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The Painful Reality of High Heels

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Tid Bits of Info

  • If you develop low back or lower extremity pain from wearing “heels” seek advice and treatment from a Physical Therapist.
  • A one-inch heel increases the forefoot pressure by at least 20% and a three-inch heel raises it beyond 70 %.
  • If you buy a high heel shoe, try to purchase one that has a platform under the forefoot.
  • If you wear “heels” most of the time, be sure to stretch your calf muscles. Perform the stretches with a straight and flexed knee.
  • Try to wear your “heels” when you are going to do a minimal amount of walking.

Wearing high heels can make a dramatic fashion impact, but they can also dramatically impact your lower back, knees, ankles and feet. High heels pain describes the short term and long term orthopaedic “problems” associated with high heels. While almost any type of shoe can be worn for a short duration without causing harm, a raised heel shoe can lead to a range of problems the longer it is worn.

High Heels Pain and the Problem of Posture

The design of the human body allows us to move by expending the least amount of energy and be to be able to withstand the natural forces that are placed on us during an activity. Proper posture makes this possible by placing every joint near the optimal position to move. Proper posture can be summed up as the most comfortable position for all body parts: once someone is used to it. Improper posture can cause too much excess force, damaging the joint structures.

When standing with no shoes on, the spine is erect and the shoulders are in line with the ears. The arms hang by the side of the body with the hands in line with the Greater Trochanter (bone that is at the top of the upper leg bone (femur) and on the side of your leg). Your knees are straight and your ankles are at a 90-degree angle. When you put on a shoe that has a heel, your body must make numerous neuromuscular adjustments to maintain the “proper” postural position. The height of the heel will determine the amount of adjustment that must occur to maintain the body’s desired postural positioning.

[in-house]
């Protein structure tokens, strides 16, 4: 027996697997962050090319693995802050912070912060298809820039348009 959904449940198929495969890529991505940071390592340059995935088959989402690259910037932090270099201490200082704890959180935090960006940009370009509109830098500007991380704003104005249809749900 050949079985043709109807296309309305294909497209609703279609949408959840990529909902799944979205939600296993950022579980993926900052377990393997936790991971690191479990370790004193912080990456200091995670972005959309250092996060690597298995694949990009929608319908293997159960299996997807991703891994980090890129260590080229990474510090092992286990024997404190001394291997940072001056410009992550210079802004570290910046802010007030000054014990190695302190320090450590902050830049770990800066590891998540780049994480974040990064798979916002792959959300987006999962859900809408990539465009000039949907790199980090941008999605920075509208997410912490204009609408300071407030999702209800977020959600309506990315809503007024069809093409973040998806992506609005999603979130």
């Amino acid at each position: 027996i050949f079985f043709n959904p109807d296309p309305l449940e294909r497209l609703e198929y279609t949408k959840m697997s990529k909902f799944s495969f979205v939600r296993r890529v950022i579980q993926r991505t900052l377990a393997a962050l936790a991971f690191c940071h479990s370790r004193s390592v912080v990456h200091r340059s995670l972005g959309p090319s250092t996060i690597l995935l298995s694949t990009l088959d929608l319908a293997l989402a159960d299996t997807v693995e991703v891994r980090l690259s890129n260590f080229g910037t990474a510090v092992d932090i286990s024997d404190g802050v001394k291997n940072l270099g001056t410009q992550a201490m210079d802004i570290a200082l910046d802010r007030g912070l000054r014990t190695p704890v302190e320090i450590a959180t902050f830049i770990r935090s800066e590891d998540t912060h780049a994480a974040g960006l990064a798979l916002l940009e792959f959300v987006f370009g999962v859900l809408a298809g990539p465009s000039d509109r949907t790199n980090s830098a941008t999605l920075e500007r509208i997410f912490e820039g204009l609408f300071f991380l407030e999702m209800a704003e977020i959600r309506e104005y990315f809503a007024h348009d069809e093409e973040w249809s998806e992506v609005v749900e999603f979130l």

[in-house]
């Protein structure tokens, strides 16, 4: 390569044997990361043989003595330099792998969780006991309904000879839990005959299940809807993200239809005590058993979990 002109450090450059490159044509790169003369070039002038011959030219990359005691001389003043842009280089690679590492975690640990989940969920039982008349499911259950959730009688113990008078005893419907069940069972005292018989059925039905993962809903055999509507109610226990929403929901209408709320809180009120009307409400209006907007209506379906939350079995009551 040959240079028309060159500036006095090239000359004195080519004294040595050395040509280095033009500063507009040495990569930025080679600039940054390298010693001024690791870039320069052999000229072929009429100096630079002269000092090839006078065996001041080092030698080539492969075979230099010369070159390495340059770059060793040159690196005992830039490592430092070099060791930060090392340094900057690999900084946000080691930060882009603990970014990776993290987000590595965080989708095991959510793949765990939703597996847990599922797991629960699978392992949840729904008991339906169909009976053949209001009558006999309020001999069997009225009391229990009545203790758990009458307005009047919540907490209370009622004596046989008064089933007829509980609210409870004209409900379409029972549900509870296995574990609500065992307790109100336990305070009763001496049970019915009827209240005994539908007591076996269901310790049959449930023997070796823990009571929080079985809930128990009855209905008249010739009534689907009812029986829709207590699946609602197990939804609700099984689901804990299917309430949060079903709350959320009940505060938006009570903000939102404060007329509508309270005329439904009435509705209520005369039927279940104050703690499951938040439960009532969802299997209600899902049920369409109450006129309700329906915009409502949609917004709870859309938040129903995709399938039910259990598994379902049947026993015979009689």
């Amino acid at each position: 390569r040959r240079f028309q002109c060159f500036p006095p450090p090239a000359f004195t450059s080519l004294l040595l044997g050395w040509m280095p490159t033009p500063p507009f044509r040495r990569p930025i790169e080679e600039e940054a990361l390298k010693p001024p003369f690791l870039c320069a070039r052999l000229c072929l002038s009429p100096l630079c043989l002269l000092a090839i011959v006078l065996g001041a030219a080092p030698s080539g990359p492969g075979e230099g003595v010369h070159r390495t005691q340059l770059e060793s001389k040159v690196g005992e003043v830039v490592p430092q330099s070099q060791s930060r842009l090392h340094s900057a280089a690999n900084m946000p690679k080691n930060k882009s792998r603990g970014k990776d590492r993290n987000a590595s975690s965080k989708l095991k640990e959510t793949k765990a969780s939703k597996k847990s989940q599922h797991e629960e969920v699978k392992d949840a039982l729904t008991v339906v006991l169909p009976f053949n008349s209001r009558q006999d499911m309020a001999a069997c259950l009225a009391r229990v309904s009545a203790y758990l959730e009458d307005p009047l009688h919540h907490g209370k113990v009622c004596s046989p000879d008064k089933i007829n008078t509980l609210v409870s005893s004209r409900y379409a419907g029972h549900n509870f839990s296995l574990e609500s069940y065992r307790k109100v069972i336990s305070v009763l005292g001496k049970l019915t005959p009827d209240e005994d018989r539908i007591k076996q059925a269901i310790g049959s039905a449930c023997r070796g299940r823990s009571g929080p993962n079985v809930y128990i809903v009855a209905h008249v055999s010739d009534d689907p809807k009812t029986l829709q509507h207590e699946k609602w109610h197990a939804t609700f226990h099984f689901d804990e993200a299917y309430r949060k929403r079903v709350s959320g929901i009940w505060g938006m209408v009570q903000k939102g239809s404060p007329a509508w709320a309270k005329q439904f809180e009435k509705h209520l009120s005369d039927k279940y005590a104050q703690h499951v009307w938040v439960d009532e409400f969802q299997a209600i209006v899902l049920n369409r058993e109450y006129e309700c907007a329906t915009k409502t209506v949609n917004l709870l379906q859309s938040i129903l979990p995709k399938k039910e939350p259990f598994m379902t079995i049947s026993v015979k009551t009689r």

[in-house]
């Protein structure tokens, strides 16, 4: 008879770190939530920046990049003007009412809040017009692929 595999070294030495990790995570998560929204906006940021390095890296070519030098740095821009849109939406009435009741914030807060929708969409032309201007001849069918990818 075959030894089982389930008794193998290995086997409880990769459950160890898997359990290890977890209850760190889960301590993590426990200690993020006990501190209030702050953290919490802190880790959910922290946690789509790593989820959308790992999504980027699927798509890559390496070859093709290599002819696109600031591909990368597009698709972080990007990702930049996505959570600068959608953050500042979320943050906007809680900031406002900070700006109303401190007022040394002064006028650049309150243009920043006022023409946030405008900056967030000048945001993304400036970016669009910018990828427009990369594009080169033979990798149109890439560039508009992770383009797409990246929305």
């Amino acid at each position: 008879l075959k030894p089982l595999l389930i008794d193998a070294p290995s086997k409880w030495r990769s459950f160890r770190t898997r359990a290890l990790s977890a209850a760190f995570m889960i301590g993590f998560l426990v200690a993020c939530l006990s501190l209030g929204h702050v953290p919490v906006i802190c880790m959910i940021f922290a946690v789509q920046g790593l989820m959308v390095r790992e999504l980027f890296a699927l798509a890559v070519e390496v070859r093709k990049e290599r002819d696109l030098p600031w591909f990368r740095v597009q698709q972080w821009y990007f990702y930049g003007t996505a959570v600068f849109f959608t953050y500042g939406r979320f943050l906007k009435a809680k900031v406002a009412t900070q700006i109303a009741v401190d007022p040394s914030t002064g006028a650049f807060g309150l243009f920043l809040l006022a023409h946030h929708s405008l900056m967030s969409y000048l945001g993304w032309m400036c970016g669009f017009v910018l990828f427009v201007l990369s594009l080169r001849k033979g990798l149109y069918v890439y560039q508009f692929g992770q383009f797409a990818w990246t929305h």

High Heels Pain Throughout Your Body

Wearing high heels can lead to pain and even damage in your lower back, knees, ankle and feet.

Low Back: When your heel is raised off of the ground, your center of gravity is moved forward. You have to increase the lumbar lordosis (hyperextension) and lean backwards if you are going to stay erect and not fall on your face. High heels can cause subtle changes, forcing the muscle structure to “work” harder to maintain an upright position. When these shoes are worn too frequently of for too long of a period of time, these low back muscle actually “shorten” and lose some of their flexibility.

Knees: When a lady walks in high heels, the anterior tilt of her pelvis changes. This causes a change in the position of the Femur, which increases anterior knee pressure. As a result, the kneecap may hurt when walking. Walking up inclines or on stairs can be very painful. Often times the Femur adjusts and there is increased varus at the knee. This places more pressure on the inside compartment (medial side) and can lead to increased pain especially if someone has an arthritic knee.

Ankle: When heels are worn, the ankle is in a constant plantar flexed position. There is increased anterior ankle pressure and the posterior muscles of the calf are shortened. Any muscle that is too long or short is going to lose some of its strength. High heel use can lead to calf muscle or Achilles Tendon injuries. Additionally, the reduced surface area of the heel can cause a person to have less balance, and ankle sprains are common.

Feet: When heels are worn the there is an increased amount of pressure on the forefoot (the knuckles of the foot). As the heel gets higher, the pressure increases significantly. Most high-heeled shoes have a narrow toe box that forces the forefoot and toes to be crammed into the front of the shoe. The average female forefoot is approximately 3+ inches in width while the average toebox is less than 2 ¾ inches. “Cramming” the front of the foot into such a small width can lead to permanent changes in the foot anatomy. People who wear “heels” on a regular basis commonly suffer from bunions and corns after they turn 40.

While heels may be fashionable, they also cause major orthopaedic problems for many people. The use of high heel can be attributed to low back and lower extremity pain in almost every part of the leg. Simply wearing a lower heel will greatly reduce the frequency and chance of developing an orthopeadic problem. When you choose to wear heels, be sure to do it limited quantities of time.